In the last ten years Hermansen's work has been focused on places which have gone through large processes of change either politically, environmentally, culturally or economically. She has been interested in what change constitutes, what does it look like visually when upheavals take place that affect a substantial amount of people in places that have been overexposed in the media like Chernobyl or Detroit.

As one of her first projects of her career as an artist, Hermansen published photographs of the abandoned Russian mining town of Pyramiden (The Pyramid) in Lapland. Mining activity at Pyramiden came to an end in 1996 after many decades of coal extraction. The discontinuation was apparently a consequence of Perestroika, of the transition to a more market-oriented economic policy, and changes in the global balance of power. All human activity in the little community of between 800 and 1000 inhabitants was wound up in the course of a mere three months. Pyramiden striked the artist as extreme, both on the individual, private level, and in its public spaces. The place can be viewed as an icon of socialist/communist high culture, and the importance thereof for the people and the community, with everything concentrated in an utterly improbable location. As a child of the cold war, Hermansen found the Pyramid to be a prime example for life in a communist country.

In 2012, Hermansen travelled to Chernobyl for her first activity as part of her doctoral thesis. She let herself be navigated from a subjective perspective and this micro perspective allows an insight into the large scale problem. This method is the underlying narrative for her film Chernobyl Mon Amour. She was heavily critizised for boiling the catastrophe up again. But the focus of her film is not on the catastrophe itself, but around the catastophe. The project zooms in on Hermansen's meetings with two state-employed guides, Dennis and Maxim.  Following their subjective perspectives and relationship to the zone, the project touches on the mysterious ability of both man and nature to adapt to the radioactive air. The film discovers that paradoxical realities can live side by side in the human body and mind, as well as in nature, and that this is in itself is a survival strategy. One of the guides revealed to her that Chernobyl was his paradise to him and this sentenced shaped her PhD project as a whole. She realized that if you speak with people and take their word seriously, you can find a part of reality which is outside of reason somehow but which is still human.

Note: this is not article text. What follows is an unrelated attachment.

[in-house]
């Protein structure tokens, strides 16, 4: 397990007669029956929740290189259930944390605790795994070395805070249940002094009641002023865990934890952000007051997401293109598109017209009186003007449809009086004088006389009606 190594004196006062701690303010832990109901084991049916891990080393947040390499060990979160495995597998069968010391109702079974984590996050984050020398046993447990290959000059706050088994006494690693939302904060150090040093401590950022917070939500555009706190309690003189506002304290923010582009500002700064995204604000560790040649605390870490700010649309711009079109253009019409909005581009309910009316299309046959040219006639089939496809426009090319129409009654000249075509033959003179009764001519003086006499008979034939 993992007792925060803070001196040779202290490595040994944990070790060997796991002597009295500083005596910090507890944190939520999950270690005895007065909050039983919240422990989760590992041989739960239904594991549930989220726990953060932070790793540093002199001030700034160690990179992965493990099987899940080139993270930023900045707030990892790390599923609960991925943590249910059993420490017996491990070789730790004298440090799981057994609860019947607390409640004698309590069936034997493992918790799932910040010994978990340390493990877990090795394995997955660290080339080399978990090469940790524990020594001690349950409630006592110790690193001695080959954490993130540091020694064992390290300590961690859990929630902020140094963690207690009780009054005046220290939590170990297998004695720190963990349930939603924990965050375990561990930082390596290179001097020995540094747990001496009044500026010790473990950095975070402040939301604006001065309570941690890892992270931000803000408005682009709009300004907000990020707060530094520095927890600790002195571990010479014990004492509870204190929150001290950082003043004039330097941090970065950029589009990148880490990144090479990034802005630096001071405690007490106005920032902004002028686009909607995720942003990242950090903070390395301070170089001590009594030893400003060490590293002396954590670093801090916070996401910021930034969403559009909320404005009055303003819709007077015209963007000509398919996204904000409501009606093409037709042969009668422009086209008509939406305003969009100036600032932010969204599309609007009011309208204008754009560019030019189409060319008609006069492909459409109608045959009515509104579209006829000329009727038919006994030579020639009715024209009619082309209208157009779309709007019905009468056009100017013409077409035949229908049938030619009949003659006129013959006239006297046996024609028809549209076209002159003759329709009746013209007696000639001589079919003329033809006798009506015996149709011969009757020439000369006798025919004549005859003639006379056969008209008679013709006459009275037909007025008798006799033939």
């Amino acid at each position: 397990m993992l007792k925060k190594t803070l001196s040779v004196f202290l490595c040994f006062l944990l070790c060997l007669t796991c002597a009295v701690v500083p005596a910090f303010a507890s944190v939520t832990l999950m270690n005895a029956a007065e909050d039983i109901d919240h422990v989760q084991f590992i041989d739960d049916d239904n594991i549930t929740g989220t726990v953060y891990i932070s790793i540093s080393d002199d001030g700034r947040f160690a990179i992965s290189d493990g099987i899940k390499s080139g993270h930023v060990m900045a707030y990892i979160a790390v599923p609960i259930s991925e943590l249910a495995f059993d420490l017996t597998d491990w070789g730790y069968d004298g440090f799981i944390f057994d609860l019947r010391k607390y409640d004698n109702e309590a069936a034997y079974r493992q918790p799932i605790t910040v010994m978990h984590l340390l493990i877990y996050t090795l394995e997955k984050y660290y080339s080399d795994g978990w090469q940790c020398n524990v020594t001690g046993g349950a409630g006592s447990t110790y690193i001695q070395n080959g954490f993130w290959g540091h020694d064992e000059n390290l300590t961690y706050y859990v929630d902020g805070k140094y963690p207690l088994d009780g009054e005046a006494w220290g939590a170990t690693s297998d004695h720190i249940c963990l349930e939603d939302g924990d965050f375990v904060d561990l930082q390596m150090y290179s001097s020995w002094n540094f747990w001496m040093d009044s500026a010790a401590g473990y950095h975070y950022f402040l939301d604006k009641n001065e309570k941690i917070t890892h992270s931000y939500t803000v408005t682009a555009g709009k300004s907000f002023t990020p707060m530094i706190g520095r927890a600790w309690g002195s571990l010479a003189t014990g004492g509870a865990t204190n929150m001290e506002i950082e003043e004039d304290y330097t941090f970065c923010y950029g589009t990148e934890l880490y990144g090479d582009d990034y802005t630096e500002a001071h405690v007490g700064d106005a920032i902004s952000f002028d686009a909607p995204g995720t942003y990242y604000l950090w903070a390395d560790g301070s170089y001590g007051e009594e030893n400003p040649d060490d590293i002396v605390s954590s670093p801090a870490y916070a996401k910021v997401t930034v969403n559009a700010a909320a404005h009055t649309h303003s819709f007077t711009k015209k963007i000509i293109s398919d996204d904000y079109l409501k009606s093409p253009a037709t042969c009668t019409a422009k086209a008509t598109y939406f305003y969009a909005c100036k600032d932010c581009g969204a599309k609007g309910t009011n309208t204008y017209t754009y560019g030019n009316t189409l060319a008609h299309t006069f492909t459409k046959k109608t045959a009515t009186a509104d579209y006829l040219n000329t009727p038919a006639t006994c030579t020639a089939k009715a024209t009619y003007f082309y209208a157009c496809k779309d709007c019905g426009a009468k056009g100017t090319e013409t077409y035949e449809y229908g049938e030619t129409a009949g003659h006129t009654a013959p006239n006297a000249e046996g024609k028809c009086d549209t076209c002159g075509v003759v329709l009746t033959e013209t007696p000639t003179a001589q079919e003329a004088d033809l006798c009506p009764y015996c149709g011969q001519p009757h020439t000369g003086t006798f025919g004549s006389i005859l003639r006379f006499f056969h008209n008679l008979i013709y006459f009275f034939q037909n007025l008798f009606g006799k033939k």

On the total opposite of the spectrum lies her following film project Land of Freedom on Detroit, since it sheds light onto Capitalism. The film explores what can grow out of the financial catastrophy that has ruined The Motor City, Detroit during the past decades. The industrial and financial collapse has dramatically changed a city that was once one of the most booming cities in the United States. Detroit was once a proven symbol of the success of capitalism and was at the forefront in terms of the development of a black middle class. In sharp contrast, Detroit today is one of the most unproductive and under-priveliged cities in the United States. Crime, poverty, unemployment and a collapsed health and educational system are evident everywhere. Hermansen lived with a group of urban famers, participated in their daily life activites and talked to them about life, death and love in a research group whilst revealing a lot of herself as a person.